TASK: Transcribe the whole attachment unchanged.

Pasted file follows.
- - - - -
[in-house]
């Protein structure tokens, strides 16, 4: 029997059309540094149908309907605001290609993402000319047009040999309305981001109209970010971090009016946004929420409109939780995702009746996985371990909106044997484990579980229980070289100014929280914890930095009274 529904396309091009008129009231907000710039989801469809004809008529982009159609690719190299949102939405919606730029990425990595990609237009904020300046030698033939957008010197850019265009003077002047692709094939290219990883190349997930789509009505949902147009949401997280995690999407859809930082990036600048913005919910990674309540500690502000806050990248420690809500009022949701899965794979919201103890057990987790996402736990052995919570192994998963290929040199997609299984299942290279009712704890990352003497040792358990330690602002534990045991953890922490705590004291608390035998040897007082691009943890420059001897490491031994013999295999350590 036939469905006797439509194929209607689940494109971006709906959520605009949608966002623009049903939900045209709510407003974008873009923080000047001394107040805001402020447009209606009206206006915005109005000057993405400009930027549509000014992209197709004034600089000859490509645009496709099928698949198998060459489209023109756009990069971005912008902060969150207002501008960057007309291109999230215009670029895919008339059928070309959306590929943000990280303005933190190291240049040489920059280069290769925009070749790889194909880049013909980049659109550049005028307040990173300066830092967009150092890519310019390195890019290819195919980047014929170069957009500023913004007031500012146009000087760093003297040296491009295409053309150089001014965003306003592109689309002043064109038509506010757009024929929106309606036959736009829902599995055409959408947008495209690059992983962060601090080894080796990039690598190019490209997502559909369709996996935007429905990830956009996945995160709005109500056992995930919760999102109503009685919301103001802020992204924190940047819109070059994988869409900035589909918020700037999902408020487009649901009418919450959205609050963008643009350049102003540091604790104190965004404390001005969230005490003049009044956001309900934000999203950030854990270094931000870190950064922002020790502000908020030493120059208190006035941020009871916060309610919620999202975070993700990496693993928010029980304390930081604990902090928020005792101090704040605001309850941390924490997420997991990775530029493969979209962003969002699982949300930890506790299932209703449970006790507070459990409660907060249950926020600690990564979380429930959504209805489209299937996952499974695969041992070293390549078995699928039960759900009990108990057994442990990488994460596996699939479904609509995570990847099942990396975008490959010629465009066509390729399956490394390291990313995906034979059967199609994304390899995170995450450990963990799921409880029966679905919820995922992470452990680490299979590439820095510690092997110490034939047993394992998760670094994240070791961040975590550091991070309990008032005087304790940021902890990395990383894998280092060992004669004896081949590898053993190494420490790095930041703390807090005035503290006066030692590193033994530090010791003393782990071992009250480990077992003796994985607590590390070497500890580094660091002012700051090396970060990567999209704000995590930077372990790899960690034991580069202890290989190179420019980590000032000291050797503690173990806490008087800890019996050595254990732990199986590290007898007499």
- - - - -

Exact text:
[in-house]
């Protein structure tokens, strides 16, 4: 029997059309540094149908309907605001290609993402000319047009040999309305981001109209970010971090009016946004929420409109939780995702009746996985371990909106044997484990579980229980070289100014929280914890930095009274 529904396309091009008129009231907000710039989801469809004809008529982009159609690719190299949102939405919606730029990425990595990609237009904020300046030698033939957008010197850019265009003077002047692709094939290219990883190349997930789509009505949902147009949401997280995690999407859809930082990036600048913005919910990674309540500690502000806050990248420690809500009022949701899965794979919201103890057990987790996402736990052995919570192994998963290929040199997609299984299942290279009712704890990352003497040792358990330690602002534990045991953890922490705590004291608390035998040897007082691009943890420059001897490491031994013999295999350590 036939469905006797439509194929209607689940494109971006709906959520605009949608966002623009049903939900045209709510407003974008873009923080000047001394107040805001402020447009209606009206206006915005109005000057993405400009930027549509000014992209197709004034600089000859490509645009496709099928698949198998060459489209023109756009990069971005912008902060969150207002501008960057007309291109999230215009670029895919008339059928070309959306590929943000990280303005933190190291240049040489920059280069290769925009070749790889194909880049013909980049659109550049005028307040990173300066830092967009150092890519310019390195890019290819195919980047014929170069957009500023913004007031500012146009000087760093003297040296491009295409053309150089001014965003306003592109689309002043064109038509506010757009024929929106309606036959736009829902599995055409959408947008495209690059992983962060601090080894080796990039690598190019490209997502559909369709996996935007429905990830956009996945995160709005109500056992995930919760999102109503009685919301103001802020992204924190940047819109070059994988869409900035589909918020700037999902408020487009649901009418919450959205609050963008643009350049102003540091604790104190965004404390001005969230005490003049009044956001309900934000999203950030854990270094931000870190950064922002020790502000908020030493120059208190006035941020009871916060309610919620999202975070993700990496693993928010029980304390930081604990902090928020005792101090704040605001309850941390924490997420997991990775530029493969979209962003969002699982949300930890506790299932209703449970006790507070459990409660907060249950926020600690990564979380429930959504209805489209299937996952499974695969041992070293390549078995699928039960759900009990108990057994442990990488994460596996699939479904609509995570990847099942990396975008490959010629465009066509390729399956490394390291990313995906034979059967199609994304390899995170995450450990963990799921409880029966679905919820995922992470452990680490299979590439820095510690092997110490034939047993394992998760670094994240070791961040975590550091991070309990008032005087304790940021902890990395990383894998280092060992004669004896081949590898053993190494420490790095930041703390807090005035503290006066030692590193033994530090010791003393782990071992009250480990077992003796994985607590590390070497500890580094660091002012700051090396970060990567999209704000995590930077372990790899960690034991580069202890290989190179420019980590000032000291050797503690173990806490008087800890019996050595254990732990199986590290007898007499």